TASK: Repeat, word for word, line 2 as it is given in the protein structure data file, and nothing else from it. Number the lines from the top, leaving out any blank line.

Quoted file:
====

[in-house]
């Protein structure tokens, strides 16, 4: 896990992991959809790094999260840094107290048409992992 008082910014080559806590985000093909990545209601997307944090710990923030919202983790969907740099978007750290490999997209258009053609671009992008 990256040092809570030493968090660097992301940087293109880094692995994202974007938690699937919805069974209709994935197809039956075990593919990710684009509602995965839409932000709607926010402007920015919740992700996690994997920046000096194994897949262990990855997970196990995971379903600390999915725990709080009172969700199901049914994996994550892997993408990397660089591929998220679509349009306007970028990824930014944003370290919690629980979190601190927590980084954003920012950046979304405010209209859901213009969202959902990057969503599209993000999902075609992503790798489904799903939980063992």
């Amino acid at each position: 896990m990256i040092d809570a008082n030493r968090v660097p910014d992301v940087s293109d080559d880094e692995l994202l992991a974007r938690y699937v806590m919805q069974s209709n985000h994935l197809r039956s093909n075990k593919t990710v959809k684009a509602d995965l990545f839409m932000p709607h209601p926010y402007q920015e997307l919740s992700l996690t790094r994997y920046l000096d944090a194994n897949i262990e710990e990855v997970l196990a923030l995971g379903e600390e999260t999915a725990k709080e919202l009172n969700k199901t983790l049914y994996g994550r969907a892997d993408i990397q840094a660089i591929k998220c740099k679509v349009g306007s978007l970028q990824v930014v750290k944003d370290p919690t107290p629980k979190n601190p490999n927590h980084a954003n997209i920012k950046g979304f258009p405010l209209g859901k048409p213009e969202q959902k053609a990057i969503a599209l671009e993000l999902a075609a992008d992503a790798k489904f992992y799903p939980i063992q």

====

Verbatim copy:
């Protein structure tokens, strides 16, 4: 896990992991959809790094999260840094107290048409992992 008082910014080559806590985000093909990545209601997307944090710990923030919202983790969907740099978007750290490999997209258009053609671009992008 990256040092809570030493968090660097992301940087293109880094692995994202974007938690699937919805069974209709994935197809039956075990593919990710684009509602995965839409932000709607926010402007920015919740992700996690994997920046000096194994897949262990990855997970196990995971379903600390999915725990709080009172969700199901049914994996994550892997993408990397660089591929998220679509349009306007970028990824930014944003370290919690629980979190601190927590980084954003920012950046979304405010209209859901213009969202959902990057969503599209993000999902075609992503790798489904799903939980063992």